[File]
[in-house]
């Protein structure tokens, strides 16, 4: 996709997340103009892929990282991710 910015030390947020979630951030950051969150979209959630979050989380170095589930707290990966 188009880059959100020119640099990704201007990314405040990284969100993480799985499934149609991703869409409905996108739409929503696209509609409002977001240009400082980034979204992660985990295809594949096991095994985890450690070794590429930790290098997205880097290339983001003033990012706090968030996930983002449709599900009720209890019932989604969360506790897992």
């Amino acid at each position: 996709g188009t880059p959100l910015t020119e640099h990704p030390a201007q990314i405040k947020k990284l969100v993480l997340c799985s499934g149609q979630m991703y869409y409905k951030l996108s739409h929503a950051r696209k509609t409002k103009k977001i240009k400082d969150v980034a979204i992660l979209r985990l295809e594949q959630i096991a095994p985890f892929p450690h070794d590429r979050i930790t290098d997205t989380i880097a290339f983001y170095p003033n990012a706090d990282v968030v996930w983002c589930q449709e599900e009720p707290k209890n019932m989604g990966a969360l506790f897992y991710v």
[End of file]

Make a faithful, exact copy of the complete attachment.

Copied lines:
[in-house]
């Protein structure tokens, strides 16, 4: 996709997340103009892929990282991710 910015030390947020979630951030950051969150979209959630979050989380170095589930707290990966 188009880059959100020119640099990704201007990314405040990284969100993480799985499934149609991703869409409905996108739409929503696209509609409002977001240009400082980034979204992660985990295809594949096991095994985890450690070794590429930790290098997205880097290339983001003033990012706090968030996930983002449709599900009720209890019932989604969360506790897992």
């Amino acid at each position: 996709g188009t880059p959100l910015t020119e640099h990704p030390a201007q990314i405040k947020k990284l969100v993480l997340c799985s499934g149609q979630m991703y869409y409905k951030l996108s739409h929503a950051r696209k509609t409002k103009k977001i240009k400082d969150v980034a979204i992660l979209r985990l295809e594949q959630i096991a095994p985890f892929p450690h070794d590429r979050i930790t290098d997205t989380i880097a290339f983001y170095p003033n990012a706090d990282v968030v996930w983002c589930q449709e599900e009720p707290k209890n019932m989604g990966a969360l506790f897992y991710v």